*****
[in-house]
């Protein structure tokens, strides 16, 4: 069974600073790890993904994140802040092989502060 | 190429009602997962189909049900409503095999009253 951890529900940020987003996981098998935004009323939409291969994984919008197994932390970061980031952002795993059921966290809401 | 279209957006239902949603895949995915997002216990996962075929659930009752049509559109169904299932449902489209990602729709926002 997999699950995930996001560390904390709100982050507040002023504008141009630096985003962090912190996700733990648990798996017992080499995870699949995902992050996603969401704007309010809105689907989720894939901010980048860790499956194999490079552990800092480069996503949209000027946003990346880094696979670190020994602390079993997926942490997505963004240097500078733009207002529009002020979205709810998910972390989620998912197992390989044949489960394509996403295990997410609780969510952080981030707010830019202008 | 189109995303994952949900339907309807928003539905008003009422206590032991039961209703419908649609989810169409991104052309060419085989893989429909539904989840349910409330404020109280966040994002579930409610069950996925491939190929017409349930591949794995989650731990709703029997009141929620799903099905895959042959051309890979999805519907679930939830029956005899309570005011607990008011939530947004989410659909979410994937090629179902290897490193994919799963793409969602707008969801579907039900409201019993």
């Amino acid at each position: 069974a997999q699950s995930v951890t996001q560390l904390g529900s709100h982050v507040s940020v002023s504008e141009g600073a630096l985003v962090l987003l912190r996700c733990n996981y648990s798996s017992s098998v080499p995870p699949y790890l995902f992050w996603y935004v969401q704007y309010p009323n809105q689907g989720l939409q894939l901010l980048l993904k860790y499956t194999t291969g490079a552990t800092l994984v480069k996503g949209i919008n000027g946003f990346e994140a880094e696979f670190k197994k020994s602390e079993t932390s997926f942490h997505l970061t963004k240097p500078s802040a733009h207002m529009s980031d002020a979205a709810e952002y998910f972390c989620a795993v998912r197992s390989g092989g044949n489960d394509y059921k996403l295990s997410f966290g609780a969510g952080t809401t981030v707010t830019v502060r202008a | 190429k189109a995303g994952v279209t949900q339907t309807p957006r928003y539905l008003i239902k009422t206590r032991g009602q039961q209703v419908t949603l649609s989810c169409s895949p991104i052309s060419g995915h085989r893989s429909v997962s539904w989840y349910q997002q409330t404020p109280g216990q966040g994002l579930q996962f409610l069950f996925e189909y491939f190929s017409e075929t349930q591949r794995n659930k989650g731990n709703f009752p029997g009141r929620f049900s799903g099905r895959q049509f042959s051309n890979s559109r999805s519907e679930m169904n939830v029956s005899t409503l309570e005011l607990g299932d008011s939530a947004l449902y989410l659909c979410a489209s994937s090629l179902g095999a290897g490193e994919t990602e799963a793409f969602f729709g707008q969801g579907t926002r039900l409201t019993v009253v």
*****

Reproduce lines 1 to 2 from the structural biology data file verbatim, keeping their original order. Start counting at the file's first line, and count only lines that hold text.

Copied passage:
[in-house]
């Protein structure tokens, strides 16, 4: 069974600073790890993904994140802040092989502060 | 190429009602997962189909049900409503095999009253 951890529900940020987003996981098998935004009323939409291969994984919008197994932390970061980031952002795993059921966290809401 | 279209957006239902949603895949995915997002216990996962075929659930009752049509559109169904299932449902489209990602729709926002 997999699950995930996001560390904390709100982050507040002023504008141009630096985003962090912190996700733990648990798996017992080499995870699949995902992050996603969401704007309010809105689907989720894939901010980048860790499956194999490079552990800092480069996503949209000027946003990346880094696979670190020994602390079993997926942490997505963004240097500078733009207002529009002020979205709810998910972390989620998912197992390989044949489960394509996403295990997410609780969510952080981030707010830019202008 | 189109995303994952949900339907309807928003539905008003009422206590032991039961209703419908649609989810169409991104052309060419085989893989429909539904989840349910409330404020109280966040994002579930409610069950996925491939190929017409349930591949794995989650731990709703029997009141929620799903099905895959042959051309890979999805519907679930939830029956005899309570005011607990008011939530947004989410659909979410994937090629179902290897490193994919799963793409969602707008969801579907039900409201019993």